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Second generation antipsychotics (SGAs) are commonly associated with metabolic complications. These medications are being used more frequently for the treatment of mental health disorders in children, which has stimulated the need for creating formal guidelines on monitoring their safety and effectiveness. Previous guidelines have been developed for monitoring for metabolic and neurological complications. In order to assist practitioners who perform these monitoring procedures, we have created a complementary set of treatment recommendations if abnormal measurements or results are encountered. To create evidence-based recommendations to assist in managing metabolic complications in children being treated with second generation antipsychotics. A systematic review of the literature on metabolic complications of second generation antipsychotic medications in children was conducted. Members of the consensus group evaluated the information gathered from the systematic review of the literature and used a nominal group process to come to consensus on treatment recommendations. Wherever possible, references were made to existing guidelines on the evaluation and treatment of metabolic abnormalities in children. Evidence-based recommendations are presented to assist in managing metabolic complications, including weight gain, increased waist circumference, elevation in cholesterol, triglycerides and glucose, liver function tests, abnormal thyroid studies, and elevation in prolactin. The use of SGAs requires proper monitoring procedures. This treatment guideline provides guidance to clinicians on clinical management of metabolic complications if they occur.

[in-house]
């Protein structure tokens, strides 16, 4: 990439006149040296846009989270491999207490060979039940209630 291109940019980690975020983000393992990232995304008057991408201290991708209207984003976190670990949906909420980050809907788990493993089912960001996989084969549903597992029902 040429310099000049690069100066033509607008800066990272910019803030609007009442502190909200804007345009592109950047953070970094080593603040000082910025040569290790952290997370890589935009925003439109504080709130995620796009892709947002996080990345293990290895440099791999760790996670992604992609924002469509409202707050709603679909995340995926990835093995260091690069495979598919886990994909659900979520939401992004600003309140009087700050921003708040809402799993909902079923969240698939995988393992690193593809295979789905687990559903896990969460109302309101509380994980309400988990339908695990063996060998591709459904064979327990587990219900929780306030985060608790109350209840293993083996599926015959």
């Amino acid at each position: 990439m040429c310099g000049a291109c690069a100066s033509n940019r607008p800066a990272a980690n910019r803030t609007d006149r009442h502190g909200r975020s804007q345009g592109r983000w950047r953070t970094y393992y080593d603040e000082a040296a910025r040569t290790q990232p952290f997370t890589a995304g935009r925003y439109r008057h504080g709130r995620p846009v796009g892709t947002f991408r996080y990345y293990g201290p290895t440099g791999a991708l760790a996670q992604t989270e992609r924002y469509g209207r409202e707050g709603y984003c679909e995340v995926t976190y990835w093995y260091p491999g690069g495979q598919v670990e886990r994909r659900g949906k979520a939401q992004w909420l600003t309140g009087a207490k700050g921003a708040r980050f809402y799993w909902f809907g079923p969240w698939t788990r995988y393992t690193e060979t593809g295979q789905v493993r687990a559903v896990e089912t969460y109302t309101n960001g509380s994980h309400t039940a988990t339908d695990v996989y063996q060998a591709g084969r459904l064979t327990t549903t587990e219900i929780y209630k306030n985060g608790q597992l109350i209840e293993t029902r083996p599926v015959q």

Josephine Ho, Constadina Panagiotopoulos, Brian McCrindle, Silviu Grisaru, Tamara Pringsheim, CAMESA guideline group. Management recommendations for metabolic complications associated with second generation antipsychotic use in children and youth. Journal of the Canadian Academy of Child and Adolescent Psychiatry = Journal de l'Académie canadienne de psychiatrie de l'enfant et de l'adolescent. 2011 Aug;20(3):234-41

PMID: 21804854

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